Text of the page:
Clogs are thought to have developed from the wooden soled Roman bath shoes and are found in various forms all over Europe, including the familiar Dutch sabots. However, English clogs have a wooden sole with a close-fitting leather upper, which makes it much easier to dance in them.
Step dancing clogs have bare wooden soles, unlike working clogs, which usually have irons (or rubbers) on them – step dancers can’t strike sparks!
Clogs were worn in all rural areas, but the development of mass production in the 19th century made them cheap and they became the usual footwear of working folk, especially in the industrial north of England. Coupled with the hard paved and cobbled surfaces in the towns this enabled clog dancing to develop. It is believed that some of the earliest dances originated from people tapping their feet in time to the machinery in the cotton mills as they worked.
Men soon realised that they could earn a little extra money by showing off their skills on street corners or outside pubs. One 70 year old was known to carry a ½ hundredweight (51kg) paving-slab with him to dance on!
From the streets, clog dancing migrated into the Music Halls, either danced solo by performers such as Dan Leno, or by groups such as the 7 Lancashire Lads, which had Charlie Chaplin amongst its dancers at one time. Women and children also got in on the act – there were 7 Little Lancashire Lasses as well.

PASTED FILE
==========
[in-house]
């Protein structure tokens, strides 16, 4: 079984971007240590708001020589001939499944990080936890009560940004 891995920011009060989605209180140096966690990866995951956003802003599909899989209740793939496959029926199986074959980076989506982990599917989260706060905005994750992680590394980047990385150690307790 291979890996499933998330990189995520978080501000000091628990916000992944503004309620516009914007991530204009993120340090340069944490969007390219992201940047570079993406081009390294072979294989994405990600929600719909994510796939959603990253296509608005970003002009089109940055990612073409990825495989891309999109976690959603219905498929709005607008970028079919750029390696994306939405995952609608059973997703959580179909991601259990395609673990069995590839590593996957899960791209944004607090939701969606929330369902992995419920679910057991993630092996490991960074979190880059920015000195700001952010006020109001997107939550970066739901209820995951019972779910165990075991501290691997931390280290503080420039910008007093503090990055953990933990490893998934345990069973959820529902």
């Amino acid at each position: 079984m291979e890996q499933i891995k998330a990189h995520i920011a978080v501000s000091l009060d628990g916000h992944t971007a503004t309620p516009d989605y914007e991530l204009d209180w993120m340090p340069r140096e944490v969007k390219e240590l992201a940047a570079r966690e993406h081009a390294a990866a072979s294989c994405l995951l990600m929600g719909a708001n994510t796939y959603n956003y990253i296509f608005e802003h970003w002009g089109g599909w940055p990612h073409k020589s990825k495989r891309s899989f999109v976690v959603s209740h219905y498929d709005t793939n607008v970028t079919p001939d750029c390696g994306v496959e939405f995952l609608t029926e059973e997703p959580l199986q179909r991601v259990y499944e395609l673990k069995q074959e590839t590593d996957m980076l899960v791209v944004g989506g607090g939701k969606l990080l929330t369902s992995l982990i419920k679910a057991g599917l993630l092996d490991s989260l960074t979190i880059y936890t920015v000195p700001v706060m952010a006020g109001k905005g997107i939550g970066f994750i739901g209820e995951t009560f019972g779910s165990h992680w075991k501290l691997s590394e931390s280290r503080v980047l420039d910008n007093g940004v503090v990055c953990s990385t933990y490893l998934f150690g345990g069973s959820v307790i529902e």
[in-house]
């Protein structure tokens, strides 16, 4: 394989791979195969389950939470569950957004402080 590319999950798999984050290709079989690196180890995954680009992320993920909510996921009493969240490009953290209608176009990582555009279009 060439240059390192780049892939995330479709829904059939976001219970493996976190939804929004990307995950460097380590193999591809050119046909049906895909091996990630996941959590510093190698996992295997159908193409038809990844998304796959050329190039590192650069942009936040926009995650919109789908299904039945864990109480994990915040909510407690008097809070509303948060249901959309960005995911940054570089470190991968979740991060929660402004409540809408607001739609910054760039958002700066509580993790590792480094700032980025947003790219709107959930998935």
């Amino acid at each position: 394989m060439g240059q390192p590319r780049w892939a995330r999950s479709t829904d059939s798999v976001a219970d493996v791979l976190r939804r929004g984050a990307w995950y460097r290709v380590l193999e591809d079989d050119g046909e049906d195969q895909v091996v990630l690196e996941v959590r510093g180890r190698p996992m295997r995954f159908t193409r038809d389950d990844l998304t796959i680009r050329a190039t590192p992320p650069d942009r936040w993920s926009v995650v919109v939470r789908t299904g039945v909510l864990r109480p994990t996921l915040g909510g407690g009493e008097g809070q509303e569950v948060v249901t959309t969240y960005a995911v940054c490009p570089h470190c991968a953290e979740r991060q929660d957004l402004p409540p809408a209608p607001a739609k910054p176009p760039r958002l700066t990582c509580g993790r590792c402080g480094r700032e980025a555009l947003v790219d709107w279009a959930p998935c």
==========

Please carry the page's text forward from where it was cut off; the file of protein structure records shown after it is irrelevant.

Clog dancing also continued as an important part of popular culture. Different regions developed their own distinct styles of stepping, Lancashire, Durham and Westmorland being the main examples, though there were several others, including some from Wales and the Scottish borders. Competitions were very popular and fiercely contested. The judging was very strict and silver cups or money prizes were awarded to the champions.
Clog step dancing persisted into the 1930s with people like Ernie Wise and Hylda Baker including it in their acts. However, the association of clogs with poverty and the increased flexibility offered by tap shoes meant that tap dancing had eclipsed clogs by the 1940s.